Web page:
There’s a growing consensus that the U.S. needs to export more, and import less.  The basic argument here is that huge recent imbalances between the consumption-mad U.S. on the one side and exporting China, Japan, Germany, and the Persian Gulf on the other can’t go on and that we need to “rebalance” the global economy. And it sounds good, especially when Larry Summers says it. The only problem is, it’s not clear to whom we would do all this new exporting. After all, if every other nation adopts the same goal, how would this massive reset really work? No wonder there’s a good bit of head-scratching and wondering about this underway.

Yet today, a good page 1 story in the Wall Street Journal sheds some light on this critical question for metropolitan economies, and suggests that one answer may well be China--within reason.

According to Andrew Batson’s report “China Inc. Looks Homeward as U.S. Shoppers Turn Frugal,” plummeting U.S. consumption is forcing more Chinese manufacturers---such as the bike manufacturer Tandem Industries--to turn to a new market: the Chinese themselves. Tandem, to take the Journal’s example, has seen its American sales tumble by 40 percent or more since last year’s credit panic, and so the company has out of necessity begun to offer its bikes in its home province, Guandong, under its own brand and at its own stores. And yet, the move appears to grow out of more than necessity, and involves opportunity too, because Chinese spending is holding up quite well, partly because of the government’s stimulus spending, but also because spending by Chinese urban households has been growing has been growing due to the nation’s economic run-up. All of which gives a little more reality to the “reset” debate. Just as depressed consumption in the U.S. is pushing China to become more inward-focused, perhaps the new dynamics will allow the U.S. to become little more outward-oriented and export more to China and other developing nations.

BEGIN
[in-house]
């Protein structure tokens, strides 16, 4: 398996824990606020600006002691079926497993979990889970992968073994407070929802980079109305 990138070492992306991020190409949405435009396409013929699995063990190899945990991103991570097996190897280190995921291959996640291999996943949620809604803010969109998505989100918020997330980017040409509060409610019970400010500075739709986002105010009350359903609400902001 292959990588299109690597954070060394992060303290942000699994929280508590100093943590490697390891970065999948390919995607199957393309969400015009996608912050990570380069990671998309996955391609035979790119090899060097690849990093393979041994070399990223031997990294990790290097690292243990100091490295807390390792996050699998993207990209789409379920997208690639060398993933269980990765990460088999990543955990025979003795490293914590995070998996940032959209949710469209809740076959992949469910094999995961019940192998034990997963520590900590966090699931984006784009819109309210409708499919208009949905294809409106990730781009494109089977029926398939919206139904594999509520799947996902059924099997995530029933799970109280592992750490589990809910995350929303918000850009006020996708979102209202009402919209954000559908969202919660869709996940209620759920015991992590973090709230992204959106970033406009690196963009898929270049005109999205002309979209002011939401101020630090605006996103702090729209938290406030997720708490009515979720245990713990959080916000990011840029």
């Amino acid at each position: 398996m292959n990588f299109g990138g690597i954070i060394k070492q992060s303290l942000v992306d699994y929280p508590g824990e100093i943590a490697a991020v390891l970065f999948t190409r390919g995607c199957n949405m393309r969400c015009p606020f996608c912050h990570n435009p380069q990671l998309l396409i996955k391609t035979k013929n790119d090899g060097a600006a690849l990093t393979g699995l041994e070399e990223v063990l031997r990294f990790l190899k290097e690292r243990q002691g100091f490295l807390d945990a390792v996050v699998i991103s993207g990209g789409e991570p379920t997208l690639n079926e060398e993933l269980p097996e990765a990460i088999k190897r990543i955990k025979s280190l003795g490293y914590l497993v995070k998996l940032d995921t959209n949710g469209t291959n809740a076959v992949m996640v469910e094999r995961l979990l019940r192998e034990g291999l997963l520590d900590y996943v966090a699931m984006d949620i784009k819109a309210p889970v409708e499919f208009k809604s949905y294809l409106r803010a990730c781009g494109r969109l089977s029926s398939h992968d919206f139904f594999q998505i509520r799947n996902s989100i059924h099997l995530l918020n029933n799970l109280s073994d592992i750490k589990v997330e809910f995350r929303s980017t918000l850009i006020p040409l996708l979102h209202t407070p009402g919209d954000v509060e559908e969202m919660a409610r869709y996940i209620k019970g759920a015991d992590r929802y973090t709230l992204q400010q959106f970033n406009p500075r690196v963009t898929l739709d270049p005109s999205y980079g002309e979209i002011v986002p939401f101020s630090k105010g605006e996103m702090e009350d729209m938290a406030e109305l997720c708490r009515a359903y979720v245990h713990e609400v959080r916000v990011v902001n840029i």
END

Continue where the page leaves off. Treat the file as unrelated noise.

And yet, how this will work still seems hard to understand. For one thing, domestic demand itself could suffer in China if its exports decline, since so many Chinese jobs are linked to export industries. In addition, as the Journal points out, Chinese consumers simply don’t have the wherewithal to drive the global economy in the same way big-spending New Yorkers or Angelenos do. Note that the shop-til-they-drop consumers of the U.S. and Europe each spend more than $9.5 trillion a year into the global economy, even now. China’s much poorer households, by contrast, spent in aggregate just $1.5 trillion last year. That makes it doubtful even such a huge and growing country can replace the U.S. and Europe as an engine of global growth.  

Given that, notwithstanding Batson’s good story, I’m still not quite getting how the big reset will really play out.